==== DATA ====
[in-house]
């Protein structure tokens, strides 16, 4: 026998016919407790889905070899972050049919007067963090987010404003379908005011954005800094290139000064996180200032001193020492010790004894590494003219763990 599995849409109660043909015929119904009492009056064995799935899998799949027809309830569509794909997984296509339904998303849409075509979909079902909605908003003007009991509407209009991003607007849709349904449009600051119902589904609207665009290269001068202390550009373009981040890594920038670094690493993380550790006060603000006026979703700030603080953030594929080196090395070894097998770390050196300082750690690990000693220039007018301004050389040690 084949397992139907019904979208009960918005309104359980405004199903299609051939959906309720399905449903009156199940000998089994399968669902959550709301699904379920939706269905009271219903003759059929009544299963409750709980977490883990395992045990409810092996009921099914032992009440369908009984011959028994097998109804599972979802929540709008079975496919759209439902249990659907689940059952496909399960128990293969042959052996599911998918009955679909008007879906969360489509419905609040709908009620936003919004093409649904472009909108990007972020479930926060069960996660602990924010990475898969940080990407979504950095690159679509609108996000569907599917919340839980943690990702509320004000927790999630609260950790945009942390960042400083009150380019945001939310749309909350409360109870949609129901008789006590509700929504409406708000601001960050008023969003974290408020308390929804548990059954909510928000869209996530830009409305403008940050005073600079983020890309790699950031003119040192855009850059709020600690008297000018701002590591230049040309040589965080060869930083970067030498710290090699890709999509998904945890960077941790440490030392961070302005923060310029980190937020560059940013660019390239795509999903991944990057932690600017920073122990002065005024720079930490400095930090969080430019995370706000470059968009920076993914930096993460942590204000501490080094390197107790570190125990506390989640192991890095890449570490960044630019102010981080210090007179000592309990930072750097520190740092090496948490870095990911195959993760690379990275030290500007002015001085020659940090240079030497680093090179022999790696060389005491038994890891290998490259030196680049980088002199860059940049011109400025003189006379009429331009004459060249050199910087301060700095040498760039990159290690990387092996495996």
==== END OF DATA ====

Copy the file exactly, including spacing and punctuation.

[in-house]
């Protein structure tokens, strides 16, 4: 026998016919407790889905070899972050049919007067963090987010404003379908005011954005800094290139000064996180200032001193020492010790004894590494003219763990 599995849409109660043909015929119904009492009056064995799935899998799949027809309830569509794909997984296509339904998303849409075509979909079902909605908003003007009991509407209009991003607007849709349904449009600051119902589904609207665009290269001068202390550009373009981040890594920038670094690493993380550790006060603000006026979703700030603080953030594929080196090395070894097998770390050196300082750690690990000693220039007018301004050389040690 084949397992139907019904979208009960918005309104359980405004199903299609051939959906309720399905449903009156199940000998089994399968669902959550709301699904379920939706269905009271219903003759059929009544299963409750709980977490883990395992045990409810092996009921099914032992009440369908009984011959028994097998109804599972979802929540709008079975496919759209439902249990659907689940059952496909399960128990293969042959052996599911998918009955679909008007879906969360489509419905609040709908009620936003919004093409649904472009909108990007972020479930926060069960996660602990924010990475898969940080990407979504950095690159679509609108996000569907599917919340839980943690990702509320004000927790999630609260950790945009942390960042400083009150380019945001939310749309909350409360109870949609129901008789006590509700929504409406708000601001960050008023969003974290408020308390929804548990059954909510928000869209996530830009409305403008940050005073600079983020890309790699950031003119040192855009850059709020600690008297000018701002590591230049040309040589965080060869930083970067030498710290090699890709999509998904945890960077941790440490030392961070302005923060310029980190937020560059940013660019390239795509999903991944990057932690600017920073122990002065005024720079930490400095930090969080430019995370706000470059968009920076993914930096993460942590204000501490080094390197107790570190125990506390989640192991890095890449570490960044630019102010981080210090007179000592309990930072750097520190740092090496948490870095990911195959993760690379990275030290500007002015001085020659940090240079030497680093090179022999790696060389005491038994890891290998490259030196680049980088002199860059940049011109400025003189006379009429331009004459060249050199910087301060700095040498760039990159290690990387092996495996």